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Editorial: Price of failure on sequester

It may be a dumb idea that almost nobody really likes, but sequestration — a plan to make mandatory, across-the-board cuts totaling $85 billion to parts of the federal budget — nonetheless went into effect Friday.

And for that, the American people can rightly blame the ongoing inability of President Obama and Congressional lawmakers to hash out their differences, find common ground and come up with solutions to the nation’s budget problems.

What we’ve seen and heard instead is endless finger-pointing and overheated rhetoric.

Republicans have, time and again, cited their resistance to tax increases and repeated well-worn claims about reining in what they see as runaway government spending, while downplaying the role government must play during a still-fragile economic recovery.

Democrats, meanwhile, have engaged in some over-the-top exaggerations of their own about a post-sequester world that’s militarily weakened and nearly devoid of teachers, first responders, border patrol agents, food safety inspectors and air traffic controllers. Secretary of Education Arne Duncan’s claim, for example, that sequestration was already leading school districts to start pink-slipping teachers didn’t hold up to scrutiny.

The pollsters say that millions of Americans have simply tuned out this ongoing spectacle — and who can blame them?

The Obama administration and congressional leaders agreed to sequestration in 2011 mostly because they thought that its heavy-handed, poorly thought out automatic cuts would never go into effect.

Sequestration was, essentially, adopted to ensure that both sides would find a way to negotiate a budget deal to address the need for increased revenue and for entitlement reform, especially in health care spending.

The sequester does nothing to move the country closer to either of those goals.

What it does is set in motion cuts that will affect both defense and non-defense discretionary spending, cuts that will weaken programs that have already seen substantial reductions in recent years. Even worse, these are one-size-fits-all cuts that will be made without the flexibility and discretion needed to ensure that they do the least harm.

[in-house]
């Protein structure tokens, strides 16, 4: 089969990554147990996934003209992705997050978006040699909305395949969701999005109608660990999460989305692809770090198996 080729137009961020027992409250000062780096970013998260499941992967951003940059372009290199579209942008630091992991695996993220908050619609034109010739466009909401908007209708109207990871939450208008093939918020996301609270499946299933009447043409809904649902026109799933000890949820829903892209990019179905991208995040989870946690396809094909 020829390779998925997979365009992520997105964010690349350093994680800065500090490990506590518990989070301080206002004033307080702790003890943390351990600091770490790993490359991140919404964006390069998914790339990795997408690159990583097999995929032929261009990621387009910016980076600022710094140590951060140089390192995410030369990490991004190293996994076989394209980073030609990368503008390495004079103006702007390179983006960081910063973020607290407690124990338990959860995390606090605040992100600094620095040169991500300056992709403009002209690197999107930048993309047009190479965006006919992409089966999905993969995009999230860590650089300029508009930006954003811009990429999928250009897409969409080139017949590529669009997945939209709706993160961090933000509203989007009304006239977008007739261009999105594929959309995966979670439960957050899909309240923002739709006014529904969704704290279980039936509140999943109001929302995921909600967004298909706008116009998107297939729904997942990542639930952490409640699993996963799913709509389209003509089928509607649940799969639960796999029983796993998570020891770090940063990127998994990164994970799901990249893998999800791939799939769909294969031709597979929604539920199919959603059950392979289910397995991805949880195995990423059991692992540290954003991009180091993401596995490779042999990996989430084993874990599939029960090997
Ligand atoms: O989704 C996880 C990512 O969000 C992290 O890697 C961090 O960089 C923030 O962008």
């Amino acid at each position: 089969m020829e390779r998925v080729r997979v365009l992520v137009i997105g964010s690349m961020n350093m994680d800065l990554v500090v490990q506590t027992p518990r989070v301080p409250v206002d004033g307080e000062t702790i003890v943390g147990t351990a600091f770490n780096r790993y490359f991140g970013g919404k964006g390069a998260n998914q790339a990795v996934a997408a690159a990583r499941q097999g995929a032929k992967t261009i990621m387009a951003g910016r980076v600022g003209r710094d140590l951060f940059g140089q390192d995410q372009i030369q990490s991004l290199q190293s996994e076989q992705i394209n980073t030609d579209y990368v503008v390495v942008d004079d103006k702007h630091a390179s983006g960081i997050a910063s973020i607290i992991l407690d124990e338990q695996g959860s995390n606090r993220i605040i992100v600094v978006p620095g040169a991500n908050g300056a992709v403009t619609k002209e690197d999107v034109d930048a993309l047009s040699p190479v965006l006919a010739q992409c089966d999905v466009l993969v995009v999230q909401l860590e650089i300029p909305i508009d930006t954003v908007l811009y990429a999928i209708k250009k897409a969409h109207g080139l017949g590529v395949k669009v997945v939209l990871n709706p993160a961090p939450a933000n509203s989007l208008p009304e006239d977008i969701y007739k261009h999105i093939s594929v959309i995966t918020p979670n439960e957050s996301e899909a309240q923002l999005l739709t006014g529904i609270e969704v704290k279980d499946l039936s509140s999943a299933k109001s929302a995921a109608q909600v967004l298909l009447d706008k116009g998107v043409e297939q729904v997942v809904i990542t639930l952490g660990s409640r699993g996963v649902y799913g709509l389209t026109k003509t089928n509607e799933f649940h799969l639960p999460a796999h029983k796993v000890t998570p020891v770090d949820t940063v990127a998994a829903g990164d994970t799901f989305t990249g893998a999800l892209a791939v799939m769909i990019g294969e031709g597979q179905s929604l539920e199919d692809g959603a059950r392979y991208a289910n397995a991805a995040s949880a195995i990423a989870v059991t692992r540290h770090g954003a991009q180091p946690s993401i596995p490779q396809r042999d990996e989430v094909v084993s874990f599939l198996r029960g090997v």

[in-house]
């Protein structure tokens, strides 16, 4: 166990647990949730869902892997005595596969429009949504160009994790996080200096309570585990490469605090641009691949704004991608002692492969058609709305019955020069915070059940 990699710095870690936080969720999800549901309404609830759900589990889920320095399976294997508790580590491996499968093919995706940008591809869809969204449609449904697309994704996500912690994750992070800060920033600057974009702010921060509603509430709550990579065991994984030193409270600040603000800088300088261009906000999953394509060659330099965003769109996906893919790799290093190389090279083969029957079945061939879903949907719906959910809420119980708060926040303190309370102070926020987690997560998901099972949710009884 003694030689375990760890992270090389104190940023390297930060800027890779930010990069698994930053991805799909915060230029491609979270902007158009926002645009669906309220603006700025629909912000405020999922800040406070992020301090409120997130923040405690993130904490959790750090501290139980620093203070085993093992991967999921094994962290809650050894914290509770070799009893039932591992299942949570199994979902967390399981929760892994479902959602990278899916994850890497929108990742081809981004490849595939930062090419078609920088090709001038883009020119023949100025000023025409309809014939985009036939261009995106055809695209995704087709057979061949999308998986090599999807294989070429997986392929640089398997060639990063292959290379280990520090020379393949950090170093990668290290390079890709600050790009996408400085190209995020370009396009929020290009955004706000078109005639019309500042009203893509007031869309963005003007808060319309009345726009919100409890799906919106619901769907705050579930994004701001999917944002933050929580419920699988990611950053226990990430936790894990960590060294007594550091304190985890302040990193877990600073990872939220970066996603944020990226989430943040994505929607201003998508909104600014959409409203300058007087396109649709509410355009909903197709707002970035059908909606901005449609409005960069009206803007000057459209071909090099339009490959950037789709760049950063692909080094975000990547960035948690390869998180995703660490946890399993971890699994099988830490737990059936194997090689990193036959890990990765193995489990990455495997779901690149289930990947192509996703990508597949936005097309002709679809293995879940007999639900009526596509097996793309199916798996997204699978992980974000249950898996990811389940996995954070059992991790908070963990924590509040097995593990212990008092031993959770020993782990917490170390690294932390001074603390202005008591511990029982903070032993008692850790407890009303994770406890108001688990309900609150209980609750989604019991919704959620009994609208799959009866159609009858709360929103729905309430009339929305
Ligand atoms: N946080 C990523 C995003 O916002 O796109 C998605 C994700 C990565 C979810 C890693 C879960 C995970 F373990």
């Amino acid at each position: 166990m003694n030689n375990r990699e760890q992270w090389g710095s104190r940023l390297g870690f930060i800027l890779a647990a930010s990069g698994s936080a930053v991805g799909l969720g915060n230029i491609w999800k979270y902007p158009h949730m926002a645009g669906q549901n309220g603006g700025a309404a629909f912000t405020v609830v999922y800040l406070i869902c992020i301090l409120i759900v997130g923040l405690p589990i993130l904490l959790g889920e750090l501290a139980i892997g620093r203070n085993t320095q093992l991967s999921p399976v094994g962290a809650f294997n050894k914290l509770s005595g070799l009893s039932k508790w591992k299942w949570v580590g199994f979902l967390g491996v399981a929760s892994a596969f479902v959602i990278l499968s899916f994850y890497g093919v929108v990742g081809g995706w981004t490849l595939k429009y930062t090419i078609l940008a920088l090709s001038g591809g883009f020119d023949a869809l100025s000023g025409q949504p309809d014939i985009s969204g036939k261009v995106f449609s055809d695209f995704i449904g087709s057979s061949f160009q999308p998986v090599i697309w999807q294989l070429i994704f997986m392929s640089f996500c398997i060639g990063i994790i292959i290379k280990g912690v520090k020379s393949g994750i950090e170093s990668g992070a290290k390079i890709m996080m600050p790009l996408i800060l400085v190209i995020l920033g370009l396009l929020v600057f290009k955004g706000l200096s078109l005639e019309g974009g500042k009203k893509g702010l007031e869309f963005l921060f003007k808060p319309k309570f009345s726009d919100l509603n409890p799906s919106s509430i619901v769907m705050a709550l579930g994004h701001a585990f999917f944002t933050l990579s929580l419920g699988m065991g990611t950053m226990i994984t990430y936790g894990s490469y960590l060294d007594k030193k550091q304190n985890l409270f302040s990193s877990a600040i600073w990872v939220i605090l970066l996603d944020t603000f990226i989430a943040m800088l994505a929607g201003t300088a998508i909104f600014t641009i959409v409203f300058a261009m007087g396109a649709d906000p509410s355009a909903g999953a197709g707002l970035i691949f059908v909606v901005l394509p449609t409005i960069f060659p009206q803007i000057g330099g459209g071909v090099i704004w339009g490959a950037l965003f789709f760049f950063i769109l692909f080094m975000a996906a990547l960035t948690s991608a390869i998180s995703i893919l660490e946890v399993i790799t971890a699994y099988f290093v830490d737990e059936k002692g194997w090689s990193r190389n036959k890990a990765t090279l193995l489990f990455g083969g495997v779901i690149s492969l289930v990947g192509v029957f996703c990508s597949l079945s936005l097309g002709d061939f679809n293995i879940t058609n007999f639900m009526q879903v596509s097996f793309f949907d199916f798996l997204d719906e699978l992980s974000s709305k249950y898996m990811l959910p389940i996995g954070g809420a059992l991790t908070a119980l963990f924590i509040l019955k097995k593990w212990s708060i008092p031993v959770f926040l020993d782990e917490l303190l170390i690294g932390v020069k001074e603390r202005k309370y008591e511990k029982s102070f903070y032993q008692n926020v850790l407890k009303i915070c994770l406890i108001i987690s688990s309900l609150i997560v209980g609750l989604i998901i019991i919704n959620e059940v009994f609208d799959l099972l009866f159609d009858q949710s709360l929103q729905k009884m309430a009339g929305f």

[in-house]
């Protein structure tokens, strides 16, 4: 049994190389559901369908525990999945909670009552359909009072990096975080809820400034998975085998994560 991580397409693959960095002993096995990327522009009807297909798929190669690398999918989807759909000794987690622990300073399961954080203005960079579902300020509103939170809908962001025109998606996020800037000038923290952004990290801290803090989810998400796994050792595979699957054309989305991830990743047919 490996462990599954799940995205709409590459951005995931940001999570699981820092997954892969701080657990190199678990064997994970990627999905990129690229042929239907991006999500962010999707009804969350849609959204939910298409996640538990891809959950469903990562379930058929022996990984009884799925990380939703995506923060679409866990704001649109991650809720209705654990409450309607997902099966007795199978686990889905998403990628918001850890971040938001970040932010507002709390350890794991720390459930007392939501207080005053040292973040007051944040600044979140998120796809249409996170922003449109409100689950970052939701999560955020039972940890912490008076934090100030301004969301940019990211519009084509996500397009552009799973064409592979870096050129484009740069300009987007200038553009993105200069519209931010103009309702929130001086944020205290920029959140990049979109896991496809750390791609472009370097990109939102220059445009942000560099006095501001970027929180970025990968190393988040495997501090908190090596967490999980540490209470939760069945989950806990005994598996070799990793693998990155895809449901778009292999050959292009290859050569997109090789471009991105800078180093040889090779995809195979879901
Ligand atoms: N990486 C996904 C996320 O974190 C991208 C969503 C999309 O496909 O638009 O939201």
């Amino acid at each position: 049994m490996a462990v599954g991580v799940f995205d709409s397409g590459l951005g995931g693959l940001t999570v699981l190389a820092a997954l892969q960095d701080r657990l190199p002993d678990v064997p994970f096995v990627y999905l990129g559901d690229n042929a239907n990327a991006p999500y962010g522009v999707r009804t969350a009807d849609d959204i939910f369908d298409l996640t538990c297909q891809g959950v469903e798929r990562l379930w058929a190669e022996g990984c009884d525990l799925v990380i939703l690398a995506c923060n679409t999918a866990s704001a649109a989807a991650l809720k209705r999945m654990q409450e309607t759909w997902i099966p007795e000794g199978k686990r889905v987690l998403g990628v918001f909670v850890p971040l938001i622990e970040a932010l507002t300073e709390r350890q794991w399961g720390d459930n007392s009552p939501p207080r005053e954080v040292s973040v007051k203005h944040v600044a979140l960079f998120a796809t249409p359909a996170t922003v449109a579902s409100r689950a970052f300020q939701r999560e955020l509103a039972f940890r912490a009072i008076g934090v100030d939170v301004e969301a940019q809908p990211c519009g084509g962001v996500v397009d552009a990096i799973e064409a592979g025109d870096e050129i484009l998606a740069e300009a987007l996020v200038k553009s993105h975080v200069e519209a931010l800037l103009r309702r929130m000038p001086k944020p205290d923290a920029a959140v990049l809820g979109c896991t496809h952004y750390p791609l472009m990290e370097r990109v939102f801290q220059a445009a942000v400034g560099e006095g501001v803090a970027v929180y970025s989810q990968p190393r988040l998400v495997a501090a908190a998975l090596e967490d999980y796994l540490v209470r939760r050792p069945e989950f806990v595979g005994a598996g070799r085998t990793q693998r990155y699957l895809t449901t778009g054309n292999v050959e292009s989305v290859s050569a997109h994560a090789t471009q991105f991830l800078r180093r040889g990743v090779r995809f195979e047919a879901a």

They will affect many federal agencies, federal contractors and civilian defense employees. Social Security, Medicaid, Medicare and veterans benefits are, for the most part, exempt.

The consensus among economists and government analysts is that the sequester will not have an immediate, disastrous impact.

But that’s no reason to cheer, since the long-term impact of sequestration may prove equally corrosive. Its impact will be felt gradually — as furloughs begin, for example — and as the ripple effects of declining consumer spending and the losses of state income and sales taxes take root.

Its effects in time will likely spill over to schools, law enforcement departments and businesses that hold contracts with the federal government.

On Friday, President Obama and Congressional leaders held an unproductive meeting that lasted less than an hour.

Afterward, House Speaker John Boehner, signaling continuing Republican intransigence, said the discussion of future tax hikes was “over.”

President Obama restated his belief in a balanced approach that combines careful, targeted spending cuts and tax hikes, particularly by closing loopholes.

From the start of this saga, Obama’s approach has been on the right track. It may not be his fault that he has failed to bring the other side along, but it’s everyone’s loss.

“This is not a win for anybody,” the president said. On that score, he’s right.

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